Things That Happened Before the Earthquake: A Novel
“Barzini mythologizes the Valley of the ’90s, as well as her own adolescence. With her unpretentious yet stylized language she turns the mundane into something sacred.”
As you move from east to west across the U.S., accents lose their flavor, until you arrive to California and there’s no accent at all. Los Angelenos do, however, have a particular manner of speaking, especially those of us who grew up in the eighties. Like, you know, whatever. Valley Girl talk is mocked as often as it is emulated, and Italian writer-filmmaker Chiara Barzini captures this mixture of disdain and admiration for L.A.’s San Fernando Valley in her subtly brilliant debut novel Things That Happened Before the Quake.
It begins in May 1992, just weeks after the policemen who beat Rodney King were acquitted, and Los Angeles exploded with riots. Over six days, 58 people were either shot, stabbed, or beaten to death. Two thousand were injured, 11 thousand were arrested, and over $1 billion of property was damaged.
Barzini’s cold-eyed narrator is 15-year-old Eugenia, whose family moves from Rome to L.A. just after the riots end. As they drive from the airport to their new home, they “saw police choppers in the sky, metallic dragonflies emitting shafts of white beams moving probingly over the concrete below.” This ominous vision sets the tone for their stay in L.A., and the metaphor tells a reader that Barzini knows what she’s doing.
Eugenia’s father is a director who plans to shoot a horror film and make it big in Hollywood. But they don’t have much money, and so he settles the family off Sepulveda Boulevard in stark suburban Van Nuys, amidst cookie-cutter houses, “homeless people, prostitutes, and 99 Cent stores.” On a drive through Bel Air, her father’s friend Max explains that the magic of L.A. “is not the mansions but the smell of cedar trees that are planted in front of them. It’s not the beautifully tiled pools but in the way the sunlight reflects on the water in them.” He calls it “the luminous unseen.”
Eugenia doesn’t buy it. She knows what her parents won’t admit: nothing about the move is right. “The oracles were speaking clearly to us: Go back to your country now. Do not try to figure out how to conquer the golden sun of California for it is ungraspable.”
But they don’t listen, and Eugenia enters Van Nuys High. Things have changed since Marilyn Monroe went there in 1941, and Eugenia’s classmates think she’s fleeing an oppressive third-world country; the idiots think Mussolini is still running Italy. The students are prohibited from wearing red or blue, because those are the gang colors of the Bloods and the Crips. They also can’t do any “C-walking,” which means any kind of jittery strutting. “We were to walk in straight lines and wear bland clothes.” Welcome to teenage life in ’90s L.A.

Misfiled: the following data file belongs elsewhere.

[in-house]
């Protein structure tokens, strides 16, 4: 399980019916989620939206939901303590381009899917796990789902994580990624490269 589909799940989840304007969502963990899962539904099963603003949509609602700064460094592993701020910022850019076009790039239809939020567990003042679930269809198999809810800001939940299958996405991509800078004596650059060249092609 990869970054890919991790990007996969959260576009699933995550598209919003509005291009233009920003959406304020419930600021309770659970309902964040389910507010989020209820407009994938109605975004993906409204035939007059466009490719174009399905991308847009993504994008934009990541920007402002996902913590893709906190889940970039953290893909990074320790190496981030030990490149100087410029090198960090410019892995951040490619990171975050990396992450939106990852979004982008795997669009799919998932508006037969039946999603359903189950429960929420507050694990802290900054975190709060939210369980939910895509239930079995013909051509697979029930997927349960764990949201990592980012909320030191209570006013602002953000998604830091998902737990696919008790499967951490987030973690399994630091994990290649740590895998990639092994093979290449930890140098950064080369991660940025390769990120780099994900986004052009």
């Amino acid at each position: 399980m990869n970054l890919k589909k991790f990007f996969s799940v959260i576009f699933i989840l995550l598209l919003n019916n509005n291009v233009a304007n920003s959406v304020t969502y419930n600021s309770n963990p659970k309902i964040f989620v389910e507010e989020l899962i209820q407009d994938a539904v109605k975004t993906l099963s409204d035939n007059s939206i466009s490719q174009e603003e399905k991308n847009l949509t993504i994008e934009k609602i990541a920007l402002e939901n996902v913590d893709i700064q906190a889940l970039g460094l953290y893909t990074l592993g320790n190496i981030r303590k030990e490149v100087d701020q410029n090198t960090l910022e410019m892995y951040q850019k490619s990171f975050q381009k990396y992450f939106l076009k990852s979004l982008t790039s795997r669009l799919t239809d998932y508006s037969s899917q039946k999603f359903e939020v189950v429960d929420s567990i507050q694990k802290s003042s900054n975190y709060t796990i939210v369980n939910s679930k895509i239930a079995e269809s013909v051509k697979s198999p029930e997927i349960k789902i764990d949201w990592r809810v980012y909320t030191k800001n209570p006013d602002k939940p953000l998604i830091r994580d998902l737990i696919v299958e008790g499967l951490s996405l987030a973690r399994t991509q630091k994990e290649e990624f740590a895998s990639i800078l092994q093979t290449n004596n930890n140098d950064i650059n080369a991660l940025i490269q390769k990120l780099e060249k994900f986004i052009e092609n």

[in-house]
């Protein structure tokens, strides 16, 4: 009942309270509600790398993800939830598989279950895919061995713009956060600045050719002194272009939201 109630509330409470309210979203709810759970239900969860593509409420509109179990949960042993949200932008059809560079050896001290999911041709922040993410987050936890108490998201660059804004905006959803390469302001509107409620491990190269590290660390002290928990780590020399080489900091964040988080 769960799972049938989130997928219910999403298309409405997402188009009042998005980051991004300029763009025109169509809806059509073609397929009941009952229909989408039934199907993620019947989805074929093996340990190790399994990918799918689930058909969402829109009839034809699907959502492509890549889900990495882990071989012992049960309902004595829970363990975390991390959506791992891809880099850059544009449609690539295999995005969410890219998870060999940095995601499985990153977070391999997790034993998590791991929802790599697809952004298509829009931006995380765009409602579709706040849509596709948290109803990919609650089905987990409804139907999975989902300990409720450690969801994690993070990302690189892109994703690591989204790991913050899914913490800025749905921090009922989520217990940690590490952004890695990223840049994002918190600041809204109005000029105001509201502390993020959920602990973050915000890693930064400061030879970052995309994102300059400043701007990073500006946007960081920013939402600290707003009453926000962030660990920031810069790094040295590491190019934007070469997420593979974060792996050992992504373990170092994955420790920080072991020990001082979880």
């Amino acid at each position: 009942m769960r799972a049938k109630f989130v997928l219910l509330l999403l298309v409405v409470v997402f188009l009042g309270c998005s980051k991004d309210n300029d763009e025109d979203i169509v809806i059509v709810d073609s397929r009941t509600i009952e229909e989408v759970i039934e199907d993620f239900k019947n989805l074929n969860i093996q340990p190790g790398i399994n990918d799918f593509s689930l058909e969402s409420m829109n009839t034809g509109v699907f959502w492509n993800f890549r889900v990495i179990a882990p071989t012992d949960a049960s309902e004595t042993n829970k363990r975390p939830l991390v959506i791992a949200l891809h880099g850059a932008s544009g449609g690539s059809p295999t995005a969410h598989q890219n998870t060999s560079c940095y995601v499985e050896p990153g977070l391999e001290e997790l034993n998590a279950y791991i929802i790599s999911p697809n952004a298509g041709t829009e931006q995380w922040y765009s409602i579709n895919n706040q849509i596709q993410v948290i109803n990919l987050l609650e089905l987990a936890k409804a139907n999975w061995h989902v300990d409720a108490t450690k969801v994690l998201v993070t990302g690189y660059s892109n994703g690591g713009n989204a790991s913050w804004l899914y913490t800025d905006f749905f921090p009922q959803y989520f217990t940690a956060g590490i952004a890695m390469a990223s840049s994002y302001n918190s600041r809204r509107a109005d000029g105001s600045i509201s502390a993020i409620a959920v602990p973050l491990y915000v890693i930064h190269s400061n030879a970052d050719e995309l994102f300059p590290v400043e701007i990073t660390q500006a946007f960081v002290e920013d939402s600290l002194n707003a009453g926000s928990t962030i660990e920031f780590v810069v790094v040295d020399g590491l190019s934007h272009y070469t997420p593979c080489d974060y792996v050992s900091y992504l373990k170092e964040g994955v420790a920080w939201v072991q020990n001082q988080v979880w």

Even with her Reebok Pumps, Eugenia doesn’t fit in, and so she sluts herself out, giving abrupt blowjobs to a Persian guy named Arash. One night at the mall, a couple of gangbangers do a drive-by, and Arash is shot six times. He was part of a group calling themselves Persian Pride, but as one of Arash’s friends explains to a journalist, “We flip signs and wear baggy pants, but it’s fashion. All kids wear baggy pants. They sell them at the Gap.”
While lighting a candle for Arash at the mall, Eugenia thinks, “It was almost Christmas and I was wearing a T-shirt. I thought about that—and only that: That things were not what they seemed. That winter was summer, Christmas was Easter, and death was just another incongruous detail that made up the landscape of the city; I did not cry.”
Eugenia spends winter break in Sicily and returns to find her father has turned their house into a film studio, with actors sleeping in bedrooms and her mother making Italian meals for the crew. It seems things can’t get any worse.
But then Eugenia befriends a precocious girl named Deva, who lives way over in Topanga Canyon on a ramshackle property with her father, an alcoholic musician. Eugenia’s world changes when she comes home with Deva for the first time.
“What was this place where sheep grazed and time stopped, this canyon brimming with luminous corners and oak tress that looked like they’d be air-lifted from Tuscan hilltops? How was it possible that all this could exist above the Valley’s sirens and boulevards and strip malls? My fingers buzzed with the same electricity that moved leaves in the wind.”
In the language of the native Tongva people, Topanga means “the place above,” and even though it’s the further west hills around Malibu Canyon that truly look like Tuscany, the place above is where Eugenia wants to be. She also wants to be with Deva: “Those minutes with her in that stream felt like shapes fitting into slots, like a giant game of Tetris placing us perfectly in each other’s company.”
It’s through similes like these that Barzini mythologizes the Valley of the ’90s, as well as her own adolescence. With her unpretentious yet stylized language she turns the mundane into something sacred. But that’s fitting, because despite our teenage years being terribly awkward, most of us look back on them with a vague awe, as we do when gazing at anything incomprehensible. And what’s more incomprehensible than when the earth itself undulates as if it were liquid?
On January 17, 1994, a 6.7 earthquake struck the Valley. Eugenia’s house is crooked, but still standing. Yet it’s the final omen. Things don’t work out for Eugenia’s father’s film, or for her relationship with Deva, and the family moves back to Rome. But by then Eugenia understands what Max was talking about: She stops trying to grasp the golden magic of California, and simply feels it. The luminous unseen. If you don’t know what that means, you haven’t spent much time in L.A.